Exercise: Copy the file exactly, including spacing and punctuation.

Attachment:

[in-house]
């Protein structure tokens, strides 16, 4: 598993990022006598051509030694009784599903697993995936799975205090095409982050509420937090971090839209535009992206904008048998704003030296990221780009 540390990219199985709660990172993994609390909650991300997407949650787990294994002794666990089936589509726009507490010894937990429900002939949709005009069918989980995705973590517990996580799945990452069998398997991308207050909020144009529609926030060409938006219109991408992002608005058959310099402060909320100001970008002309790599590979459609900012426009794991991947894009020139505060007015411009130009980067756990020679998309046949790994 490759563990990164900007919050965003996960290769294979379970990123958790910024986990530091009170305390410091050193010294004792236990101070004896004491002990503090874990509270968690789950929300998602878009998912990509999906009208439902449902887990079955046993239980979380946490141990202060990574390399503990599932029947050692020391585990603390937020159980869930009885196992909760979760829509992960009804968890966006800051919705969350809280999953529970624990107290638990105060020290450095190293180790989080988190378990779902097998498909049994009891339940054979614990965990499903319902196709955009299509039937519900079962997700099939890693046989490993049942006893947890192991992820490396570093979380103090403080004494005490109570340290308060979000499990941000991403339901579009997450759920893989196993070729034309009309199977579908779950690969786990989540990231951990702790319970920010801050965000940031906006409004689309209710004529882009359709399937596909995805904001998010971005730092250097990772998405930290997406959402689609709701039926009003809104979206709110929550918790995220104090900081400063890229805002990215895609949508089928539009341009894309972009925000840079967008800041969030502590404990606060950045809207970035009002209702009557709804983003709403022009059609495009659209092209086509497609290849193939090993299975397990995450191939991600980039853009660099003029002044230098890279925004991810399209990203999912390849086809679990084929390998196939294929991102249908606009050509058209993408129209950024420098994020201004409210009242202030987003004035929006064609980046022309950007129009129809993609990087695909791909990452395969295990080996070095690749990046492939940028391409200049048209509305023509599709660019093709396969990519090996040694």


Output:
[in-house]
């Protein structure tokens, strides 16, 4: 598993990022006598051509030694009784599903697993995936799975205090095409982050509420937090971090839209535009992206904008048998704003030296990221780009 540390990219199985709660990172993994609390909650991300997407949650787990294994002794666990089936589509726009507490010894937990429900002939949709005009069918989980995705973590517990996580799945990452069998398997991308207050909020144009529609926030060409938006219109991408992002608005058959310099402060909320100001970008002309790599590979459609900012426009794991991947894009020139505060007015411009130009980067756990020679998309046949790994 490759563990990164900007919050965003996960290769294979379970990123958790910024986990530091009170305390410091050193010294004792236990101070004896004491002990503090874990509270968690789950929300998602878009998912990509999906009208439902449902887990079955046993239980979380946490141990202060990574390399503990599932029947050692020391585990603390937020159980869930009885196992909760979760829509992960009804968890966006800051919705969350809280999953529970624990107290638990105060020290450095190293180790989080988190378990779902097998498909049994009891339940054979614990965990499903319902196709955009299509039937519900079962997700099939890693046989490993049942006893947890192991992820490396570093979380103090403080004494005490109570340290308060979000499990941000991403339901579009997450759920893989196993070729034309009309199977579908779950690969786990989540990231951990702790319970920010801050965000940031906006409004689309209710004529882009359709399937596909995805904001998010971005730092250097990772998405930290997406959402689609709701039926009003809104979206709110929550918790995220104090900081400063890229805002990215895609949508089928539009341009894309972009925000840079967008800041969030502590404990606060950045809207970035009002209702009557709804983003709403022009059609495009659209092209086509497609290849193939090993299975397990995450191939991600980039853009660099003029002044230098890279925004991810399209990203999912390849086809679990084929390998196939294929991102249908606009050509058209993408129209950024420098994020201004409210009242202030987003004035929006064609980046022309950007129009129809993609990087695909791909990452395969295990080996070095690749990046492939940028391409200049048209509305023509599709660019093709396969990519090996040694």